Magazine article Science News

Intoxicating Habits: Some Alcoholism Researchers Say They Are Studying a Learned Behavior, Not a Disease

Magazine article Science News

Intoxicating Habits: Some Alcoholism Researchers Say They Are Studying a Learned Behavior, Not a Disease

Article excerpt

Intoxicating Habits

Most alcoholism treatment programs in the United States operate on the assumption that people seeking their help have a disease characterized by physical dependency and a strong genetic predisposition. The goal of treatment, therefore, is total abstinence.

Herbert Fingarette, a philosophy professor at the University of California, Santa Barbara, pored over alcoholism and addition research and came up with a suggestion for the many proponents of this approach: Forget it.

In a controversial new book (Heavy Drinking: The Myth of Alcoholism as a Disease, University of California Press, 1988), Fingarette says alcoholism has no single cause and no medical cure, and is the result of a range of physical, personal and social characteristics that predispose a person to drink excessively.

"Let's view the persistent heavy drinking of the alcoholic not as a sin or disease but as a central activity of the individual's way of life," he contends. Seen in this context, alcoholism treatment must focus not just on the drinking problem, but on developing a satisfying way of life that does not revolve around heavy drinking. Total abstinence -- the goal of medical treatment centers as well as Alcoholics Anonymous -- is unrealistic for many heavy drinkers, holds Fingarette.

Disputes over the nature of alcoholism have a long and vitriolic history. But Fingarette's arguments reflect a growing field of research, populated mainly by psychologists, in which alcoholism and other addictions -- including those that do not involve drugs, such as compulsive gambling -- are viewed more as habits than as diseases. Addictive behavior, in this scheme, typically revolves around an immediate gratification followed by delayed, harmful effects. The habitual behavior nevertheless continues and is often experienced by the addict as uncontrollable.

"Addiction occurs in the environment, not in the liver, genes or synapses," says psychologist Timothy B. Baker of the University of Wisconsin in Madison. Biology may, in some cases, increase a person's risk of developing a dependency, but "an individual chooses to take drugs in the world. The likelihood of a person trying a drug or eventually becoming addicted is influenced by his or her friends, marital happiness, the variety and richness of alternative to drug use and so on," Baker contends.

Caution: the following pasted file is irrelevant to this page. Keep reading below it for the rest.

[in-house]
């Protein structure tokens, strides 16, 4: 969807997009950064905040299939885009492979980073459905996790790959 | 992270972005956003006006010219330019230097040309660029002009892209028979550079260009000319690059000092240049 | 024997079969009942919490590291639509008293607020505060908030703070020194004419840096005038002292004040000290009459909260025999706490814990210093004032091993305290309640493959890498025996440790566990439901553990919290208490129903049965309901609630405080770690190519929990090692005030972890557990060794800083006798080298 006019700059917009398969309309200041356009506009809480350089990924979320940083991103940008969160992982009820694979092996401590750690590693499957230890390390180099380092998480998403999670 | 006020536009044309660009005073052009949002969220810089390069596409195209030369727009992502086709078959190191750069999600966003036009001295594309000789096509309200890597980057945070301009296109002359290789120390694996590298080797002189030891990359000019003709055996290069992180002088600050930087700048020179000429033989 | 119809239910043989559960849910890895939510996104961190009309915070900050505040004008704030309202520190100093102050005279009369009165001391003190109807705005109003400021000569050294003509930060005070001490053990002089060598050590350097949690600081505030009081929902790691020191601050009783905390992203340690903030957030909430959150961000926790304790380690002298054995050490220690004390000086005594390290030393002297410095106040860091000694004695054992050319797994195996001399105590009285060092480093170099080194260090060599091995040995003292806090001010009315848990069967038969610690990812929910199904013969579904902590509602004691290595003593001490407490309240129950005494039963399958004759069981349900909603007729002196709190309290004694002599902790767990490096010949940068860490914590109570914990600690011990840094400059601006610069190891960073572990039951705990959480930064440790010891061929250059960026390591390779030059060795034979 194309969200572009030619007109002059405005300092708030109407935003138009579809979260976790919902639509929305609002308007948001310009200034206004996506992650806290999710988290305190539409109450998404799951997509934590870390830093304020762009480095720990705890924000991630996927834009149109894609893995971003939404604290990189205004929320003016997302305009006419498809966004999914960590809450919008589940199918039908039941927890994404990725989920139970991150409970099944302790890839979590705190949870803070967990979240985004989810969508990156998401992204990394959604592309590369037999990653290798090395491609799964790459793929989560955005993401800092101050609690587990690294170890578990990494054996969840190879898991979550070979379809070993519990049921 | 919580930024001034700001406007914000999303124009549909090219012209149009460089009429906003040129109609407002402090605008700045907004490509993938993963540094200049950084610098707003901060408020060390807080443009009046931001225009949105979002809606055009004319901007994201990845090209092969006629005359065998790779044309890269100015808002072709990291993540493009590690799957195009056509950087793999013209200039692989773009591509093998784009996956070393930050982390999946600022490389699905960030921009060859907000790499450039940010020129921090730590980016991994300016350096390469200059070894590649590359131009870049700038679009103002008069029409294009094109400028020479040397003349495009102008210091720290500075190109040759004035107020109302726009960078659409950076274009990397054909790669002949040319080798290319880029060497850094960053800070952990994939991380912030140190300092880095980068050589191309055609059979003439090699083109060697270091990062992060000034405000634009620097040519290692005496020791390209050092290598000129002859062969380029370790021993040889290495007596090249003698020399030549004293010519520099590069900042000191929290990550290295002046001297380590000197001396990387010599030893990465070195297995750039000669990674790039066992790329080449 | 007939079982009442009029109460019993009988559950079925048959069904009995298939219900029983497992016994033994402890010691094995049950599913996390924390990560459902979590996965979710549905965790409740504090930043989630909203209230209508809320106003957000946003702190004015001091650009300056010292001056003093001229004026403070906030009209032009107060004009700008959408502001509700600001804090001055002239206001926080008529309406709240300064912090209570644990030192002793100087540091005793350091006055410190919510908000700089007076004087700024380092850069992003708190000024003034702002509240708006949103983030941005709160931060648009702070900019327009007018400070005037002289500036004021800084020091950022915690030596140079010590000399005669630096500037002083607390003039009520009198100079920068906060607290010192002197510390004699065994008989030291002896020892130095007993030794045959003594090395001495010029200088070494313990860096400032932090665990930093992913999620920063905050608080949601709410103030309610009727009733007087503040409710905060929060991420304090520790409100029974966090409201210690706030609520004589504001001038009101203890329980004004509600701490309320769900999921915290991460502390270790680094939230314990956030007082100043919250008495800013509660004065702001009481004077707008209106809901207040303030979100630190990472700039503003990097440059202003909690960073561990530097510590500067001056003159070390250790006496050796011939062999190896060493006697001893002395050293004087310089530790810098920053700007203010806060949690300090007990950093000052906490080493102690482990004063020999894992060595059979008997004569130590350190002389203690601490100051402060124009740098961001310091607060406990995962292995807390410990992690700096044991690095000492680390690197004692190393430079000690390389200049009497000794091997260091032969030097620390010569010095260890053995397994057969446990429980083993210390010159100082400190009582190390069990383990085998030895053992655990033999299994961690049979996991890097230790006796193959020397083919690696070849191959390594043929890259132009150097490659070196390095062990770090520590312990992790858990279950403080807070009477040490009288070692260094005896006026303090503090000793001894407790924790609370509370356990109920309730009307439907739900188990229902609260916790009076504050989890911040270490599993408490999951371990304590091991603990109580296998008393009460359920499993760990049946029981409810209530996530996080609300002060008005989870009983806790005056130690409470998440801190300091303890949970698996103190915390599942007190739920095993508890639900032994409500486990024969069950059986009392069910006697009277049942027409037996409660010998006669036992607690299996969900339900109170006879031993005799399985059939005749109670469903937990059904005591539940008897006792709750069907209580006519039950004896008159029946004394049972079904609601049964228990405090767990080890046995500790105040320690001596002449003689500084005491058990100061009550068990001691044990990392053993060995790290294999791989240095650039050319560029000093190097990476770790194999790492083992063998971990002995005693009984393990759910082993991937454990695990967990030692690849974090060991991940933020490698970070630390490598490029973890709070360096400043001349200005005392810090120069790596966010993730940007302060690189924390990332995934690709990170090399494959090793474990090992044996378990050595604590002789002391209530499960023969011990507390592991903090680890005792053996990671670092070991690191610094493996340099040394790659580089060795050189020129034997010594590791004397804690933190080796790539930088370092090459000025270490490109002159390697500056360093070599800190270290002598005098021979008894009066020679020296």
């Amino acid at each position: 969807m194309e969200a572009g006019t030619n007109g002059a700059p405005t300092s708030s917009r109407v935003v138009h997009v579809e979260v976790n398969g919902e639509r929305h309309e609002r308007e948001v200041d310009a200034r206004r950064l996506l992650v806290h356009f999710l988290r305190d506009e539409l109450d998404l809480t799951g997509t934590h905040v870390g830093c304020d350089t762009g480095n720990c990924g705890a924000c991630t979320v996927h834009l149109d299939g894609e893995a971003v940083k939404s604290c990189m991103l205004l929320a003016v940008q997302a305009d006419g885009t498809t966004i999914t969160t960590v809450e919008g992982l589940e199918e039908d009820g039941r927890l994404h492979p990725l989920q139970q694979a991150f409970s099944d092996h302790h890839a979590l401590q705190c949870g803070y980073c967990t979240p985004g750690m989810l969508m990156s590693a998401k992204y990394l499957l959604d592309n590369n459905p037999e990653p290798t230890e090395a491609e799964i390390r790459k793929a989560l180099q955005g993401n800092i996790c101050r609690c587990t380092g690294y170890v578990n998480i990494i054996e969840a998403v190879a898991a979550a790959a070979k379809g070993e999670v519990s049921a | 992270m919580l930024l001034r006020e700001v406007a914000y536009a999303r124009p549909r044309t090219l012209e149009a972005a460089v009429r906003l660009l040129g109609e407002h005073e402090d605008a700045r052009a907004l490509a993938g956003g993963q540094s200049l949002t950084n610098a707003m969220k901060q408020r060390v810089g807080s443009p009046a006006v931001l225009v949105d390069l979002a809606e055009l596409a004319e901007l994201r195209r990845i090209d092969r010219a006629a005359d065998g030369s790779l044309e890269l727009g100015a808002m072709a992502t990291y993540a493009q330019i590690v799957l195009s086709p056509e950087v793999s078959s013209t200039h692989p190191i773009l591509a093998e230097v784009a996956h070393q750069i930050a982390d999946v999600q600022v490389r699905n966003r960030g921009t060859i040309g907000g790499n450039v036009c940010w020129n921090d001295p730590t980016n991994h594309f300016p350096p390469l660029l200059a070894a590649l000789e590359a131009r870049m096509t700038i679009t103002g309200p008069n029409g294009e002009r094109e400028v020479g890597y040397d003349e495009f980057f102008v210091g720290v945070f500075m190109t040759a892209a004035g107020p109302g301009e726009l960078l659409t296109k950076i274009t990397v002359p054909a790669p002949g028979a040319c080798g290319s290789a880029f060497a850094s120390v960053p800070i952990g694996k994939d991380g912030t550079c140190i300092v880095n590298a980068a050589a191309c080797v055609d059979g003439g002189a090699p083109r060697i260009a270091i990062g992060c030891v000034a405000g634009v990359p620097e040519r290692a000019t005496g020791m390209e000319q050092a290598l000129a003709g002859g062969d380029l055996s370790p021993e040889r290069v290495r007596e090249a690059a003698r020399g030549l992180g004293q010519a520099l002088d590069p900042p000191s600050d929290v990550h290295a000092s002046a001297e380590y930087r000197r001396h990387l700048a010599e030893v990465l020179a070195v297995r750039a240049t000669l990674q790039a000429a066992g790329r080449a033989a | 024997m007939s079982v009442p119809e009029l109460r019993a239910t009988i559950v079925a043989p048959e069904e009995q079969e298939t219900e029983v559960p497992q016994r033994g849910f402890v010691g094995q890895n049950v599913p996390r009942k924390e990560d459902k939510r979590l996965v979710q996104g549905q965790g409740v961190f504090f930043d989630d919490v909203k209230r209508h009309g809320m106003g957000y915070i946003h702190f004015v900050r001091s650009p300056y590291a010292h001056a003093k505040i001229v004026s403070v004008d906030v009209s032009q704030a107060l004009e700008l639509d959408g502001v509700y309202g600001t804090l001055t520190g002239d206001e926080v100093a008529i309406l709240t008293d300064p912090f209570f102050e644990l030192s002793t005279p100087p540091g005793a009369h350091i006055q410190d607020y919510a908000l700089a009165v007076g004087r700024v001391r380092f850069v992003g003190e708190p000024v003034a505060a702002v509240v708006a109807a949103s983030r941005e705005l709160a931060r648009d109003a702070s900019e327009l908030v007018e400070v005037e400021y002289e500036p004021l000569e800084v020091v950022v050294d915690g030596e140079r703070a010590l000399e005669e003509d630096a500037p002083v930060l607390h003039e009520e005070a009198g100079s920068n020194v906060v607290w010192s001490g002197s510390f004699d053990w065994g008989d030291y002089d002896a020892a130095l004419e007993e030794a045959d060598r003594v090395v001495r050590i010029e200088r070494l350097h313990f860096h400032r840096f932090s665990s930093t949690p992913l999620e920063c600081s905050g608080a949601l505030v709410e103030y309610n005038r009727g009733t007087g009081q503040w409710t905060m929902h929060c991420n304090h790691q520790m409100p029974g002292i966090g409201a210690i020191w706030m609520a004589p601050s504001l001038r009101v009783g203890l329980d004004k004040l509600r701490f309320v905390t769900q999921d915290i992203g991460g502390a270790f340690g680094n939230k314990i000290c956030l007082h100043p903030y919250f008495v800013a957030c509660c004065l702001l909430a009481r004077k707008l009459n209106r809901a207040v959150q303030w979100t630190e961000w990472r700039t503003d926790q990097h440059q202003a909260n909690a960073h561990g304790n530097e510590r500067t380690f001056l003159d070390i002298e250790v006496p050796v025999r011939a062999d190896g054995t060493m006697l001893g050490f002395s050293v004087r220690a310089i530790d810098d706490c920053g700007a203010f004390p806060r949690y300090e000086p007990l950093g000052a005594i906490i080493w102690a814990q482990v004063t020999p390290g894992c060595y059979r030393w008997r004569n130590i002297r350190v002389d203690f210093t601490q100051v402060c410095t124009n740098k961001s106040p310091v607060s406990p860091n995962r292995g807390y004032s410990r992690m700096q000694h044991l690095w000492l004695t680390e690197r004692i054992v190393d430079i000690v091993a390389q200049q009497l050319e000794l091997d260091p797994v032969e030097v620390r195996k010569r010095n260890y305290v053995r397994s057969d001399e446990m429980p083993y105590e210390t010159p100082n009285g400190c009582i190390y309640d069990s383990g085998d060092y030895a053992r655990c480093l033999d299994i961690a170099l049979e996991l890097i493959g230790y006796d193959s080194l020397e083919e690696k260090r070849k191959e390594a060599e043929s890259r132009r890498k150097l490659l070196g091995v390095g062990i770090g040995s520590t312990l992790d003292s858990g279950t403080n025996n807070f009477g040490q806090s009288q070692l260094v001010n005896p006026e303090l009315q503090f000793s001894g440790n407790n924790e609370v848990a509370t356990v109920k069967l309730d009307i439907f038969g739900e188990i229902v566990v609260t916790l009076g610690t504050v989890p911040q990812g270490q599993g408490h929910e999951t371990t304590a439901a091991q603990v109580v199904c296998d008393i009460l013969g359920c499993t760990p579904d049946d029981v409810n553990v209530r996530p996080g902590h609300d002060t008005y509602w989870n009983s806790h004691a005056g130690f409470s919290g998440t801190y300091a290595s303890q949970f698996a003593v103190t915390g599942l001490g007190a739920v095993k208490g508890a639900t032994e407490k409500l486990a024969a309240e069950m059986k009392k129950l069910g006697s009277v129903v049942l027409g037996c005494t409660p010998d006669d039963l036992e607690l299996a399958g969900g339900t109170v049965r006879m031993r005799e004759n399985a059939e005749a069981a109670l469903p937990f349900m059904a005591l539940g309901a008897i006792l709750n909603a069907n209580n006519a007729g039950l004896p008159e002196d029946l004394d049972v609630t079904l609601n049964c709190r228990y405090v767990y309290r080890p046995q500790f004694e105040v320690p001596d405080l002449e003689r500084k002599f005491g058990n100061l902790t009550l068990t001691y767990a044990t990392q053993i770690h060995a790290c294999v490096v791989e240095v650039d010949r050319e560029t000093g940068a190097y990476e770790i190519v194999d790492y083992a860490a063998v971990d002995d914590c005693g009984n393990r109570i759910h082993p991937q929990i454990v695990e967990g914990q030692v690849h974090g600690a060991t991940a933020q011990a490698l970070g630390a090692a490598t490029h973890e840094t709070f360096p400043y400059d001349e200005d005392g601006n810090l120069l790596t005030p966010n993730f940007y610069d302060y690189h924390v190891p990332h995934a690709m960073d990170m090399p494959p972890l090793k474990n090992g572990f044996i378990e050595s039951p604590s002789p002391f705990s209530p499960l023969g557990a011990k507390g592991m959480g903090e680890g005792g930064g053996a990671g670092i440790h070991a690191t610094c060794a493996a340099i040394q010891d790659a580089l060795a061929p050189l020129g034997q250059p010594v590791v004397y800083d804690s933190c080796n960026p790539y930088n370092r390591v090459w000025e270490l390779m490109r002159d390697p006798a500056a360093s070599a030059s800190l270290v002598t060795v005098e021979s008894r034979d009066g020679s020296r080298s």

Expectations and beliefs about alcohol's power to make one feel better shape the choices leading to alcohol addiction, according to one line of investigation. The most notable of these beliefs, says psychologist G. Alan Marlatt of the University of Washington in Seattle, is that alcohol acts as a magical elixir that enhances social and physical pleasure, increases sexual responsiveness and assertiveness, and reduces tension (SN: 10/3/87, p.218).

The initial physical arousal stimulated by low doses of alcohol pumps up positive expectations, explains Marlatt. But higher alcohol doses dampen arousal, sap energy and result in hangovers that, in turn, lead to a craving for alcohol's stimulating effects. As tolerance to the drug develops, a person requires more and more alcohol to get a short-term "lift" and a vicious cycle of abuse picks up speed.

Despite falling into this addictive trap, Marlatt says, some people drastically cut back their drinking or stop imbibing altogether without the help of formal treatment. In these cases, he maintains, external events often conspire to change an individual's attitude toward alcohol. Examples include an alcohol-related injury, the departure of a spouse, financial and legal problems stemming from drinking or the alcohol-related death of another person.

When treatment is sought out, Marlatt advises, the focus should be on teaching ways to handle stress without drinking and developing realistic expectations about alcohol's effects. Marlatt and his co-workers are now developing an "alcohol skills-training program" for college students, described more fully in Issues in Alcohol Use and Misuse by Young Adults (G. …

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